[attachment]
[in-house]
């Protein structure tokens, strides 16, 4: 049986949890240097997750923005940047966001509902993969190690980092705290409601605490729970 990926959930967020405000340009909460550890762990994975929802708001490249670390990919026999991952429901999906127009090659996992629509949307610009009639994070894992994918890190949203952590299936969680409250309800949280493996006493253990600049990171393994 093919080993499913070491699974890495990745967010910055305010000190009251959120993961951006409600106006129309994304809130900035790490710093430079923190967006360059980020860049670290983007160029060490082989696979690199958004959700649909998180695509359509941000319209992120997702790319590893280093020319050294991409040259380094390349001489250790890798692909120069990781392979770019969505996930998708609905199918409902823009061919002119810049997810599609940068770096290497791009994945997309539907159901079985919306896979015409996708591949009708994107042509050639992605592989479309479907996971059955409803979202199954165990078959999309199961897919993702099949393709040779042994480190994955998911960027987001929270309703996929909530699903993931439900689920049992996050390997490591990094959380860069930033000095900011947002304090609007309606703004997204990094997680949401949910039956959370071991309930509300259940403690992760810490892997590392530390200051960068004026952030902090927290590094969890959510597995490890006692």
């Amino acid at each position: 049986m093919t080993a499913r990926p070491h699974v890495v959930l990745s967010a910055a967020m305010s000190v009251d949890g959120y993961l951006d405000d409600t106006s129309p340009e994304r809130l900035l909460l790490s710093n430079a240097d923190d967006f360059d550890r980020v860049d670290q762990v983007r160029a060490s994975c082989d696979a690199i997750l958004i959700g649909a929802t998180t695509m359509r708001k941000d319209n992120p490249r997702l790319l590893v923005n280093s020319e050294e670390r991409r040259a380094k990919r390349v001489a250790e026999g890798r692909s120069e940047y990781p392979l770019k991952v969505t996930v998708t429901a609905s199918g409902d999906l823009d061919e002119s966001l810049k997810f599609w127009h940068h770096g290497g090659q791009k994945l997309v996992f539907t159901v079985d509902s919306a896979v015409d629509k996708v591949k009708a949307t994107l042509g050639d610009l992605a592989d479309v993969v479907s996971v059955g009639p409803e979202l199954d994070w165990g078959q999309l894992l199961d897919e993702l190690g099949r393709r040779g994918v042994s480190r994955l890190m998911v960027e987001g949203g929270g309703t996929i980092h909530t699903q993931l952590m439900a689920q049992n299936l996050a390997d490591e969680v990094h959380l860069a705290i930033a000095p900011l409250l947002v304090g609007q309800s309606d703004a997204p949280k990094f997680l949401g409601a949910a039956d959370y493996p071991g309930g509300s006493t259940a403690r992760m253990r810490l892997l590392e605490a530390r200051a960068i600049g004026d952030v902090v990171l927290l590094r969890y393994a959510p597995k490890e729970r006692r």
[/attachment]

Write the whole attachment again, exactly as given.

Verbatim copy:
[in-house]
């Protein structure tokens, strides 16, 4: 049986949890240097997750923005940047966001509902993969190690980092705290409601605490729970 990926959930967020405000340009909460550890762990994975929802708001490249670390990919026999991952429901999906127009090659996992629509949307610009009639994070894992994918890190949203952590299936969680409250309800949280493996006493253990600049990171393994 093919080993499913070491699974890495990745967010910055305010000190009251959120993961951006409600106006129309994304809130900035790490710093430079923190967006360059980020860049670290983007160029060490082989696979690199958004959700649909998180695509359509941000319209992120997702790319590893280093020319050294991409040259380094390349001489250790890798692909120069990781392979770019969505996930998708609905199918409902823009061919002119810049997810599609940068770096290497791009994945997309539907159901079985919306896979015409996708591949009708994107042509050639992605592989479309479907996971059955409803979202199954165990078959999309199961897919993702099949393709040779042994480190994955998911960027987001929270309703996929909530699903993931439900689920049992996050390997490591990094959380860069930033000095900011947002304090609007309606703004997204990094997680949401949910039956959370071991309930509300259940403690992760810490892997590392530390200051960068004026952030902090927290590094969890959510597995490890006692």
């Amino acid at each position: 049986m093919t080993a499913r990926p070491h699974v890495v959930l990745s967010a910055a967020m305010s000190v009251d949890g959120y993961l951006d405000d409600t106006s129309p340009e994304r809130l900035l909460l790490s710093n430079a240097d923190d967006f360059d550890r980020v860049d670290q762990v983007r160029a060490s994975c082989d696979a690199i997750l958004i959700g649909a929802t998180t695509m359509r708001k941000d319209n992120p490249r997702l790319l590893v923005n280093s020319e050294e670390r991409r040259a380094k990919r390349v001489a250790e026999g890798r692909s120069e940047y990781p392979l770019k991952v969505t996930v998708t429901a609905s199918g409902d999906l823009d061919e002119s966001l810049k997810f599609w127009h940068h770096g290497g090659q791009k994945l997309v996992f539907t159901v079985d509902s919306a896979v015409d629509k996708v591949k009708a949307t994107l042509g050639d610009l992605a592989d479309v993969v479907s996971v059955g009639p409803e979202l199954d994070w165990g078959q999309l894992l199961d897919e993702l190690g099949r393709r040779g994918v042994s480190r994955l890190m998911v960027e987001g949203g929270g309703t996929i980092h909530t699903q993931l952590m439900a689920q049992n299936l996050a390997d490591e969680v990094h959380l860069a705290i930033a000095p900011l409250l947002v304090g609007q309800s309606d703004a997204p949280k990094f997680l949401g409601a949910a039956d959370y493996p071991g309930g509300s006493t259940a403690r992760m253990r810490l892997l590392e605490a530390r200051a960068i600049g004026d952030v902090v990171l927290l590094r969890y393994a959510p597995k490890e729970r006692r």